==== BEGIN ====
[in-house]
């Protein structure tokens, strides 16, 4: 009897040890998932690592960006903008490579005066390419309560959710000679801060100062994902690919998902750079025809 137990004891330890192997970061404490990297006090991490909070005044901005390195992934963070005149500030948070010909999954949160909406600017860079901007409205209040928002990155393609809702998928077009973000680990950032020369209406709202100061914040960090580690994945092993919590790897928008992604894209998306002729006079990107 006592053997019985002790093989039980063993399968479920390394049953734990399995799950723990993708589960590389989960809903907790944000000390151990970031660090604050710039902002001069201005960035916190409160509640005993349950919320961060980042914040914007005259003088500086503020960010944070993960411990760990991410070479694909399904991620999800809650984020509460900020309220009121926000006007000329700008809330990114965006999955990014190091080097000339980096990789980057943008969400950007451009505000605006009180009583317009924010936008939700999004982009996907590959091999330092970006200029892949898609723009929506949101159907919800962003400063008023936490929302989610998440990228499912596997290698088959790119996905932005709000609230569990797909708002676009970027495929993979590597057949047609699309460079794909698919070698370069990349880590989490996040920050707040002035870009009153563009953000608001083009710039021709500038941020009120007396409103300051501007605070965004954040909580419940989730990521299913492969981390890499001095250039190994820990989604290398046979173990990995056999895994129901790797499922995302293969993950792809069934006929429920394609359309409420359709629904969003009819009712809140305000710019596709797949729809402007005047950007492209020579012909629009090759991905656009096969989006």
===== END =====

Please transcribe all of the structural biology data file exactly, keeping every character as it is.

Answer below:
[in-house]
């Protein structure tokens, strides 16, 4: 009897040890998932690592960006903008490579005066390419309560959710000679801060100062994902690919998902750079025809 137990004891330890192997970061404490990297006090991490909070005044901005390195992934963070005149500030948070010909999954949160909406600017860079901007409205209040928002990155393609809702998928077009973000680990950032020369209406709202100061914040960090580690994945092993919590790897928008992604894209998306002729006079990107 006592053997019985002790093989039980063993399968479920390394049953734990399995799950723990993708589960590389989960809903907790944000000390151990970031660090604050710039902002001069201005960035916190409160509640005993349950919320961060980042914040914007005259003088500086503020960010944070993960411990760990991410070479694909399904991620999800809650984020509460900020309220009121926000006007000329700008809330990114965006999955990014190091080097000339980096990789980057943008969400950007451009505000605006009180009583317009924010936008939700999004982009996907590959091999330092970006200029892949898609723009929506949101159907919800962003400063008023936490929302989610998440990228499912596997290698088959790119996905932005709000609230569990797909708002676009970027495929993979590597057949047609699309460079794909698919070698370069990349880590989490996040920050707040002035870009009153563009953000608001083009710039021709500038941020009120007396409103300051501007605070965004954040909580419940989730990521299913492969981390890499001095250039190994820990989604290398046979173990990995056999895994129901790797499922995302293969993950792809069934006929429920394609359309409420359709629904969003009819009712809140305000710019596709797949729809402007005047950007492209020579012909629009090759991905656009096969989006």